Technology is advancing at lightning speed. As a result, jobs for skilled IT professionals are plentiful, and programmers are in high demand. According to Mashable, the top ten programming languages to learn in 2014 include languages such as Java, C++, Python, and Ruby. Missing from the list, however, is COBOL.
Developed in 1959, COBOL was designed by the Conference on Data Systems Languages (CODASYL) and was largely based on previous programming language design work by Grace Hopper. It was one of the first standardized programming languages. Rumored that an estimated 2 million people are working in COBOL, many payroll, accounting, and other business application programs written in COBOL over the past 35 years are still in use.
Nevertheless, COBOL developers are in short supply. A recent CIO article reports that the average age of a COBOL programmer is approaching 55-years-old, and the challenge is to find the next-generation talent to continue working on these technologies. Unless a new generation of programmers emerges soon, CIOs will be shorthanded.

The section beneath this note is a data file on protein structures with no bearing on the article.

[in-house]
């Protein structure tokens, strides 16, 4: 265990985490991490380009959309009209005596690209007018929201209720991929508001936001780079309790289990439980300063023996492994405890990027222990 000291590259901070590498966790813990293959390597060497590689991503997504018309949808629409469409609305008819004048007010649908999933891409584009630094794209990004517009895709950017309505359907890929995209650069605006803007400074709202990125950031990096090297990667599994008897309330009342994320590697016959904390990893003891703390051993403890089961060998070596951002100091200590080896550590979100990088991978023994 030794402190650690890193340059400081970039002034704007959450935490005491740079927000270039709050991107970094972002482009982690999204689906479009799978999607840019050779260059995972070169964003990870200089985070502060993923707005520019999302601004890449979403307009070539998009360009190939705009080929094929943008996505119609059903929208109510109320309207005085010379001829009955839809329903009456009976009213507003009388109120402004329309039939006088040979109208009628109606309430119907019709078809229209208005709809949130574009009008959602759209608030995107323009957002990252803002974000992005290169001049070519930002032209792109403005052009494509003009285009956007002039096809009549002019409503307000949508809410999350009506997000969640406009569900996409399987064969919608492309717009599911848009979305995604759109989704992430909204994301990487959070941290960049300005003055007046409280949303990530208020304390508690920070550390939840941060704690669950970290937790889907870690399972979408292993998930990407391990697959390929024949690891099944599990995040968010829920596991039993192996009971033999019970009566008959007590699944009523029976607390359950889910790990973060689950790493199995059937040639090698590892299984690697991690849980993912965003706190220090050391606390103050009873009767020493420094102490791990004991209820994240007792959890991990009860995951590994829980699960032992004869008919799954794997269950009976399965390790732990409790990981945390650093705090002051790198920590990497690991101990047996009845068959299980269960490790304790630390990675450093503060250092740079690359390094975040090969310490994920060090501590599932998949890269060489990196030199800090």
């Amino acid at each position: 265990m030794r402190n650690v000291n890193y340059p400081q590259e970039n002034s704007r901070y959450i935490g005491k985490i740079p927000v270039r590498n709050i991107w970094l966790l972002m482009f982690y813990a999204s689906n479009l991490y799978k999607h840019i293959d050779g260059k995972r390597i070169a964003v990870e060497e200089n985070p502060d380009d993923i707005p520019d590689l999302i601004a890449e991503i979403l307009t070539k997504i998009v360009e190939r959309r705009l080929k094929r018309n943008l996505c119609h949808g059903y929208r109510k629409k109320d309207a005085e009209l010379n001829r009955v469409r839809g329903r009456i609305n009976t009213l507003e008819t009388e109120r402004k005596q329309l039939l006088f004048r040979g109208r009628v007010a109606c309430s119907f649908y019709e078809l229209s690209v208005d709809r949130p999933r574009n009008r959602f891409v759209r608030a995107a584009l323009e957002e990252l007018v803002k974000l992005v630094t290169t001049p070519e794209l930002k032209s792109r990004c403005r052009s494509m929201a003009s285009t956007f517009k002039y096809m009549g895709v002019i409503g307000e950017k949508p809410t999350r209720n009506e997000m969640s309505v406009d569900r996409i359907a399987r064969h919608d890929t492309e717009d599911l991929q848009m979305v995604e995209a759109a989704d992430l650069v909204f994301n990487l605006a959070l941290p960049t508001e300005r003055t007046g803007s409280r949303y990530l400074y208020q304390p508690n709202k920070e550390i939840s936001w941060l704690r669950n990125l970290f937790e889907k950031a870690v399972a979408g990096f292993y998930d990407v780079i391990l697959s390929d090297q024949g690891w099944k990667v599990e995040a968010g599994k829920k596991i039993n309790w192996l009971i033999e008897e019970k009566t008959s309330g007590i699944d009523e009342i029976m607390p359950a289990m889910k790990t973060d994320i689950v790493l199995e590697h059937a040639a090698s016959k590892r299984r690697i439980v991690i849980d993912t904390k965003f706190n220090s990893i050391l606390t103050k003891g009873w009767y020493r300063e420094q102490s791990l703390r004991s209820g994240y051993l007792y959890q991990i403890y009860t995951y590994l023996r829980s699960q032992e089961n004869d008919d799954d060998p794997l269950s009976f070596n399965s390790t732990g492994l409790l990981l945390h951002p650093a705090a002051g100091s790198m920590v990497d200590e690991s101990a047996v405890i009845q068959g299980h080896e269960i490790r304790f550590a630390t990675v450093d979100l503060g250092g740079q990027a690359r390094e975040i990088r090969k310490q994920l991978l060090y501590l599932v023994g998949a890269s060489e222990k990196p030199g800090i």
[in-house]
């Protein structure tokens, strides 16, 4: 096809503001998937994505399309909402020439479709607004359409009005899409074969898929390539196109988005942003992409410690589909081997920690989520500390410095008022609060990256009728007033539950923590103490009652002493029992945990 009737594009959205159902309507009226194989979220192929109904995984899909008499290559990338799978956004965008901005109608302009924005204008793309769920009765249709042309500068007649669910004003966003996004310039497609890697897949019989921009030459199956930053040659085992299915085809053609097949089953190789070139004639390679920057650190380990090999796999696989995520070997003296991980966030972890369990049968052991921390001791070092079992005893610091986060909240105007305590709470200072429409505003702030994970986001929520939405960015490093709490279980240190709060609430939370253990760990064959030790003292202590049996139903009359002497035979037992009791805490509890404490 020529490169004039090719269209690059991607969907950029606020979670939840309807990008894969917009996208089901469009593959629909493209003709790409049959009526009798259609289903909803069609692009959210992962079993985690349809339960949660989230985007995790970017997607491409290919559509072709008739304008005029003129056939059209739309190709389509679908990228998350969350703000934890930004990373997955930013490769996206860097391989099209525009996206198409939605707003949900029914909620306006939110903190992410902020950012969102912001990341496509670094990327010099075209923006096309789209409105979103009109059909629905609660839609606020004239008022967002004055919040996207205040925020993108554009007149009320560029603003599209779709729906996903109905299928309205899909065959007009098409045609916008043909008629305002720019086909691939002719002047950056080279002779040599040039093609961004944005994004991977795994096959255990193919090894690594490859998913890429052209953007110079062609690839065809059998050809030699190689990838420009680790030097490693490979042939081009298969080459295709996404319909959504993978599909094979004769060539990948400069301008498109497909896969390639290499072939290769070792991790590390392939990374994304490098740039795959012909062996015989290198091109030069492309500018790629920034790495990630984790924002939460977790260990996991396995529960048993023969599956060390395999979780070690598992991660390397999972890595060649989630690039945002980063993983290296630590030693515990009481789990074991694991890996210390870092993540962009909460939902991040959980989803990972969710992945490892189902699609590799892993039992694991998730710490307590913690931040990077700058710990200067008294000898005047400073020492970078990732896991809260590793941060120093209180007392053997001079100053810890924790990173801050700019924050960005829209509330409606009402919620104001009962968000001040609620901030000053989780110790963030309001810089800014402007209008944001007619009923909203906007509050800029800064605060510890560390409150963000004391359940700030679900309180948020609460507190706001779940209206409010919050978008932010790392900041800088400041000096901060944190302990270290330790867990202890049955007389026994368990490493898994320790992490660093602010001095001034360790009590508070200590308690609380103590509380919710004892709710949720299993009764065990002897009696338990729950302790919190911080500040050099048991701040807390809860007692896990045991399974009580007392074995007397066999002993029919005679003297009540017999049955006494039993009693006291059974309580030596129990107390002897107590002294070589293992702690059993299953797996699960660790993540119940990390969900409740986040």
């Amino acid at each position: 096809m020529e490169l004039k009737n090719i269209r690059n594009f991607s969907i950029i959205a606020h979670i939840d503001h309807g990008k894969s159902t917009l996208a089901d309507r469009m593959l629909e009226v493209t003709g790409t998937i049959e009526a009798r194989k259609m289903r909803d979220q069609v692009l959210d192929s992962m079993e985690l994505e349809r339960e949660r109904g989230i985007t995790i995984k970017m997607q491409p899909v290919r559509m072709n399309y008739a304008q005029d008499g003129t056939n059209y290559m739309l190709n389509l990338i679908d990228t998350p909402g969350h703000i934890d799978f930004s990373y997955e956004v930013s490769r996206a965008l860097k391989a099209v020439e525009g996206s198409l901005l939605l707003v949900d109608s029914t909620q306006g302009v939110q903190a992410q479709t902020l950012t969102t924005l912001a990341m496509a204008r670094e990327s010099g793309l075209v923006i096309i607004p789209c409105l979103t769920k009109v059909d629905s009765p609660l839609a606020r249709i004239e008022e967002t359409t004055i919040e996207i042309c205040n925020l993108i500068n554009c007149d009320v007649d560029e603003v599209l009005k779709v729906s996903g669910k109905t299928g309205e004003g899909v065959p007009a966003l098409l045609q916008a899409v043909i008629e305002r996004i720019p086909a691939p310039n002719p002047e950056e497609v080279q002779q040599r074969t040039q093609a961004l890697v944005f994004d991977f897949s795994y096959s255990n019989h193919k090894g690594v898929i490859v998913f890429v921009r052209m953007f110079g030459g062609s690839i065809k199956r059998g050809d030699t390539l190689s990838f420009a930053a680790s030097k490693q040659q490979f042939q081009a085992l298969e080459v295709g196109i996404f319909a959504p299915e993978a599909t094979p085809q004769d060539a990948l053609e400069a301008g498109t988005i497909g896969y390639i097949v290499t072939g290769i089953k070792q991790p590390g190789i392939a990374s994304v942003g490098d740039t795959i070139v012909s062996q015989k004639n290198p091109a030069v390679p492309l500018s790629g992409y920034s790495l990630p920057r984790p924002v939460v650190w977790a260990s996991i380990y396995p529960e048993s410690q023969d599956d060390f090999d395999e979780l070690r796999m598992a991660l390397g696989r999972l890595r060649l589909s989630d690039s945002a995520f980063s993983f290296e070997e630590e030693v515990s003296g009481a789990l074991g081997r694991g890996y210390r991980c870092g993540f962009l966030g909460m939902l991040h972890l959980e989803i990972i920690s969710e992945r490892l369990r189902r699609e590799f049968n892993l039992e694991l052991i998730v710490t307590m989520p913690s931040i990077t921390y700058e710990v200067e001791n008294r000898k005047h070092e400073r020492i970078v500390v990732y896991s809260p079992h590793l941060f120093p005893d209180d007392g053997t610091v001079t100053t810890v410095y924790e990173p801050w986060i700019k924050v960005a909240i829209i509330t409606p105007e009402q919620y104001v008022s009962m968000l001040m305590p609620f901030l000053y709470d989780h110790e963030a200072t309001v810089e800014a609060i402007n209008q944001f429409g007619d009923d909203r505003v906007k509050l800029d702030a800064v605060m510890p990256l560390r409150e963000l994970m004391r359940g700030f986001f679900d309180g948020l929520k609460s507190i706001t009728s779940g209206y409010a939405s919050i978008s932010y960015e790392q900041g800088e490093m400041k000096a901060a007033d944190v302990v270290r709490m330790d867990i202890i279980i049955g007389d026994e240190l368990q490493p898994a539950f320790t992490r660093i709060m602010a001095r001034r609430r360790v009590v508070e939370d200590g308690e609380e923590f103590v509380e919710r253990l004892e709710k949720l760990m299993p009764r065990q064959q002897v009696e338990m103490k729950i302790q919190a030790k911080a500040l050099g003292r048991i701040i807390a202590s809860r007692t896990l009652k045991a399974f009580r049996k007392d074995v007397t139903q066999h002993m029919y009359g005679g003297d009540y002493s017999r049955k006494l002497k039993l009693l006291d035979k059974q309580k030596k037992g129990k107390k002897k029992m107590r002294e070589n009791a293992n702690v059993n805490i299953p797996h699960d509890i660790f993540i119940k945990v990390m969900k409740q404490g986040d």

“The demand for talent skilled in and experienced with COBOL has remained steady, even as the pool of talent with those skills shrinks,” says Ed Airey, Product Marketing Director at Micro Focus, a software and consultancy services firm that helps clients modernize legacy systems.
Some organizations with deep investment in COBOL-based systems are handling the shortage by creating internships within their company, or by sponsoring education and learning opportunities to train existing staff.
“Switching to newer, more costly systems isn’t an option, Airey says. The key is using legacy tech like COBOL effectively and in such a way that it furthers innovation, not stifle it.”
Because COBOL was so difficult to learn and many companies have their own proprietary toolsets, Micro Focus has modernized the language and has integrated COBOL into the top two software development environments, Visual Studio and Eclipse, to make the language easier to learn and remove the ‘proprietary’ nature of individual companies’ implementations. This new version is called Visual COBOL. Micro Focus offers Visual COBOL Personal Edition for free to anyone who wants to work with the language, Airey says. It can be downloaded here.
For more information on this topic, read the full article in CIO’s blog.